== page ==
How to decode & sequence your IT department’s genome
Companies generally depend on their IT departments to provide a core foundation of computing and data services.
Employees need new machines, upgrades, patches and maintenance along with a permission-based level of access to specified parts of the company database, depending on the level of sensitive information that any single individual is agreed to allowed to be exposed to.
These are known truths in the general flow of the IT universe.
But deeper inside the IT function there runs a specific stream of DNA that tells us what type of tech function the business is really running on. If we can decode this IT departmental genome, then we can understand where the business stands in terms of system security vs. functionality and power.
Decoding the IT genome
Examining the core DNA of your IT function should be a process of working out exactly how risk averse your IT function is.
What becomes important now is being able to assess how the IT function ‘behaves’ in general terms.
Some industry sources have suggested that external factors such as security breaches covered in the news and changes in legislation (along with regulatory rulings) are the top influences for cyber security strategies — and that IT professionals are very often only fixated on being reactive i.e. they will follow up a breach and alert when (and only when) it has been flagged.
The business-technology proposition here is that two distinct tribes of IT decision makers exist: ‘Protect First’ and ‘Business First’.
Protect First IT shops have been estimated to represent the nearly half of businesses. These are operations who claim to put cyber security above all else, even if it slows down user productivity. They’re fixated on threats, perhaps at the expense of business transformation and wider business goals.
Serve and (sometimes) protect
Business First on the other hand are IT shops driven by business functionality requests in the purest sense. They exist to serve and serve (as opposed to serve and protect) and protect as much as is reasonably possible within commercially allowable parameters.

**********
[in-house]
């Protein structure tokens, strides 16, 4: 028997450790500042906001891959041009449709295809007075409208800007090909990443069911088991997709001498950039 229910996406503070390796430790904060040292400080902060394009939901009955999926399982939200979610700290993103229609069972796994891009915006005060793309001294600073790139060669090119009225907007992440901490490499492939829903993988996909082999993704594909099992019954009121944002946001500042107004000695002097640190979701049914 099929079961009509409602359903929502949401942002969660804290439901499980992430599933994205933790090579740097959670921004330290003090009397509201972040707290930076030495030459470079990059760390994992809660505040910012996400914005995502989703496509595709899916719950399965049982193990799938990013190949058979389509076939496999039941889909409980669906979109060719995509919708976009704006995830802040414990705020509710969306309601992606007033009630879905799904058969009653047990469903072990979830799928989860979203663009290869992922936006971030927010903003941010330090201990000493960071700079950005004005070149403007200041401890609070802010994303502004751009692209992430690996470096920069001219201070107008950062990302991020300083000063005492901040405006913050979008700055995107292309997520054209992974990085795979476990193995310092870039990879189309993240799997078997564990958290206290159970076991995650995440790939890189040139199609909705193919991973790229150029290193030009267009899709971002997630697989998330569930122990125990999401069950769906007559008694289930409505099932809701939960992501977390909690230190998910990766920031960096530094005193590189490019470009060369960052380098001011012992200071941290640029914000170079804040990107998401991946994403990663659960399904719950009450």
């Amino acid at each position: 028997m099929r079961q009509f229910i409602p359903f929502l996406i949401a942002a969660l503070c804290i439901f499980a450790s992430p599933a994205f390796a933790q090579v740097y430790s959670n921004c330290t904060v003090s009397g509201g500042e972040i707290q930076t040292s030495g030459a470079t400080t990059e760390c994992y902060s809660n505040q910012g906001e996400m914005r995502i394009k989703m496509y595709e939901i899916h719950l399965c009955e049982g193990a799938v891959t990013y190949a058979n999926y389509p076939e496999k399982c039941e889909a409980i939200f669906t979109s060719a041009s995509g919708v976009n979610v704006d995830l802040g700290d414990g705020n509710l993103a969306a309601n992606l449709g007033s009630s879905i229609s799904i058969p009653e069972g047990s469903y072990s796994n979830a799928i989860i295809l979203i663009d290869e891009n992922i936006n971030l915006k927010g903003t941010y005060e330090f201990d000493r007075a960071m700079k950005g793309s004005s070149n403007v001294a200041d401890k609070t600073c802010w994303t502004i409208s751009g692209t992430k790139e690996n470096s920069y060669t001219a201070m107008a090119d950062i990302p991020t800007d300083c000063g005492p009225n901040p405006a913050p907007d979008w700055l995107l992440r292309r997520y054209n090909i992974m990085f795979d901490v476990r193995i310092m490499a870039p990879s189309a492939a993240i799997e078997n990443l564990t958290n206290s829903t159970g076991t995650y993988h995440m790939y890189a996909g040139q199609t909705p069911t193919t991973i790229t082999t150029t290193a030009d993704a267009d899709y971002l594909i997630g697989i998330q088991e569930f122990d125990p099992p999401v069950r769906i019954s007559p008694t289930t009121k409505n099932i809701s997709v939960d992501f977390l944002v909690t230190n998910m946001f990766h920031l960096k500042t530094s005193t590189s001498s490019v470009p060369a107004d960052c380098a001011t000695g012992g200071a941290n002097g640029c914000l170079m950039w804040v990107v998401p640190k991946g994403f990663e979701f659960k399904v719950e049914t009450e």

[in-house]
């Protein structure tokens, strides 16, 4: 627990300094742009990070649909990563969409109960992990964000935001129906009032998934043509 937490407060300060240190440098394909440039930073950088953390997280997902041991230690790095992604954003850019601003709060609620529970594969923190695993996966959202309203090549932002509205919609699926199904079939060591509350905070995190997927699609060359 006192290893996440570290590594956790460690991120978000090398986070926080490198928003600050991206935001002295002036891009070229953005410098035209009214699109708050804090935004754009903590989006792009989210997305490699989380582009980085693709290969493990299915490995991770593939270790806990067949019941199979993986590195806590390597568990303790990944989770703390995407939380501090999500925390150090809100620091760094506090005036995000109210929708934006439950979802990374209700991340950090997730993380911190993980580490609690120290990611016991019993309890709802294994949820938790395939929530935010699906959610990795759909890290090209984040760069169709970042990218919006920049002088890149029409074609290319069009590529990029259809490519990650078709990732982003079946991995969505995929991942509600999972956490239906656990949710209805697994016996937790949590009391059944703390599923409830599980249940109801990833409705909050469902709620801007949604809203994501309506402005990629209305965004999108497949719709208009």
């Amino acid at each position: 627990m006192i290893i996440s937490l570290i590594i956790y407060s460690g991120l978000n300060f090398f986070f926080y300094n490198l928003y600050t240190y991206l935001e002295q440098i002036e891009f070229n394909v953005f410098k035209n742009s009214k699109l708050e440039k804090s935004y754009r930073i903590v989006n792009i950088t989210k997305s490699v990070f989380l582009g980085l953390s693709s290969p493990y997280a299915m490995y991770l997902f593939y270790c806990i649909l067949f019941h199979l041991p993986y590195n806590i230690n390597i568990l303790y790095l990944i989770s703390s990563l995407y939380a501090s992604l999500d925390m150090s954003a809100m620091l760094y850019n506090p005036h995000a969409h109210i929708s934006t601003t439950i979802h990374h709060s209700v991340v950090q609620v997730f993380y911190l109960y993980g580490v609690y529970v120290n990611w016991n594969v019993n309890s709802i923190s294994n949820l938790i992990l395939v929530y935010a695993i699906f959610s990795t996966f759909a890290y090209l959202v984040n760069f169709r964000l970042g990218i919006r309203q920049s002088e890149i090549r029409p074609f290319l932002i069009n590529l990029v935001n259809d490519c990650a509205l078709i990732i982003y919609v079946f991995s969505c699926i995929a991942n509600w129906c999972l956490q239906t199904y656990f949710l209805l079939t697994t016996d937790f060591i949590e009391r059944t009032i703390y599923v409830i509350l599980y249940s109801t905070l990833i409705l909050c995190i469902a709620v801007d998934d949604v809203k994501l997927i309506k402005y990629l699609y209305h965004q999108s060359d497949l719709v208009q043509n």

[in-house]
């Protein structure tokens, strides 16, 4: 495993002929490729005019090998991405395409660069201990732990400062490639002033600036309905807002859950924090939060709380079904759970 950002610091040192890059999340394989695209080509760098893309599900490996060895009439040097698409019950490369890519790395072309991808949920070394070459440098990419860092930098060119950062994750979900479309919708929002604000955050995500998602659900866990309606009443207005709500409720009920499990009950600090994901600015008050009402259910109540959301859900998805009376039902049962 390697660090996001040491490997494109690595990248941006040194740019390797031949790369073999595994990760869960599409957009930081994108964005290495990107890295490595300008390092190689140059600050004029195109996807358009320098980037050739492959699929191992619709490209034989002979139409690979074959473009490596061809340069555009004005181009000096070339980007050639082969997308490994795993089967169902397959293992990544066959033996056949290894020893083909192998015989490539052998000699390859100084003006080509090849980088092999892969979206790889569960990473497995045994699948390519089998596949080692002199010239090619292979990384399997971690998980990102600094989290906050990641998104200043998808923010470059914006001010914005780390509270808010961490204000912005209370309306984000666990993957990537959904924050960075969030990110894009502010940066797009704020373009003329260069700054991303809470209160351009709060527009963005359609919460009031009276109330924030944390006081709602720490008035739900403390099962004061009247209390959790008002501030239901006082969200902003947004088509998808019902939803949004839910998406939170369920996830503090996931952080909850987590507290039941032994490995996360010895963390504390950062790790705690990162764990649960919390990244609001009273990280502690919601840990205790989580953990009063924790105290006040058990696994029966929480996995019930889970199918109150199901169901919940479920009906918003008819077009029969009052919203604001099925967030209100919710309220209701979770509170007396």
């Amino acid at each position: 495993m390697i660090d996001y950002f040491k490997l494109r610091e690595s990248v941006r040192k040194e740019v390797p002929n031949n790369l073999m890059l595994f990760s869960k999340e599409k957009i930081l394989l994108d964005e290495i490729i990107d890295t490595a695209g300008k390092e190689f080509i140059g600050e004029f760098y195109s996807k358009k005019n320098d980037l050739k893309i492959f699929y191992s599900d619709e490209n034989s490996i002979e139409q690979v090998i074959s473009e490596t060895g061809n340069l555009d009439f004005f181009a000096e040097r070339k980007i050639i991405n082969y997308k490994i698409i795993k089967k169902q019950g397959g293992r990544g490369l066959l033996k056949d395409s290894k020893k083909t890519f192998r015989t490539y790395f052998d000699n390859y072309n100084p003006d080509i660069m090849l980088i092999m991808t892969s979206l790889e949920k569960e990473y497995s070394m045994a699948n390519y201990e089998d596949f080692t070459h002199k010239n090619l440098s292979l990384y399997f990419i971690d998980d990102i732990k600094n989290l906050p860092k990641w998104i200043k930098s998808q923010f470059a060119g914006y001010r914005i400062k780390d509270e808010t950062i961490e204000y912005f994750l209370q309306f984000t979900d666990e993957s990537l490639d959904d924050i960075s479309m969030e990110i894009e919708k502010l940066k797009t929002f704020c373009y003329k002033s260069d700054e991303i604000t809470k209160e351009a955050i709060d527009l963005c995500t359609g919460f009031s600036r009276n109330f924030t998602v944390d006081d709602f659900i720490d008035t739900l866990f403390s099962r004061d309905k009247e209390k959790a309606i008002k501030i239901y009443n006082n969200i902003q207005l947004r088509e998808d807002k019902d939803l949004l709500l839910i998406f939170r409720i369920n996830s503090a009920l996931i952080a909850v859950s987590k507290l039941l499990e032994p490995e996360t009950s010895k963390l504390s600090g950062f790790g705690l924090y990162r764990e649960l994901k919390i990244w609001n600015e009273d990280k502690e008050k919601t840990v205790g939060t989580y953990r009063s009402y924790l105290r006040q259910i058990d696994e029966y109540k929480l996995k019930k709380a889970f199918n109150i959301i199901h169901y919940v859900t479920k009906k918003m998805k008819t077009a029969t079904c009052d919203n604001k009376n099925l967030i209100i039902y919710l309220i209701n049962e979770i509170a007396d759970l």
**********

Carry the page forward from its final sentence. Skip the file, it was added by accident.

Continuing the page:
Business First IT departments are ground-breaking, focused on all contemporary forms of digital transformation and always looking for the next platform-level paradigm shift (such as the next Twitter, the next Internet of Things and so on) that they can start shaping the firm’s IT backbone towards to start reaping advantages related to speed, innovation and new digital workflows.
Estimates have suggested that as many as two out of three IT and security decision makers say their security program is ‘continuously reactive’ due to constantly changing legislation, threats and other external factors… these are the Business First mavericks who want to reinvent the wheel, even if it’s not broken.
The proliferation of mobile applications has had a significant impact on business – even more so than the need to understand gaps in current security programs…. and this is thought to be one of the major reasons behind the disconnect that exists between ‘Protect First’ and ‘Business First’ in the first place.
Business buy-in is a challenge. As many three in five IT leaders feel that obtaining buy-in for their security programs is tough, primarily because of a lack of understanding from the board.
The middle way
Given the disconnect that exists between these two core approaches, it would be natural ask which way might be best… which is the most prudent course of action?
As with so many things, it comes down to the middle way i.e. taking a combined (and perhaps more considered) approach to total IT project strategy is likely to be the most sensible approach.
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Can we ‘talk’ our way to business success?
Analyst house Gartner famously coined the term bi-modal IT to describe the notion of running a) your business functions on a safe backbone (Protect First) and then also experimenting with new streams of applications in safe sand-boxed areas (Business First) that might be less secure if they were running throughout the heart of the business.
Digging into your IT department’s DNA to decode and sequence its genome does require a blood test i.e. this might hurt. But it will be worth it… and you can almost certainly declare a cleaner bill of health afterwards.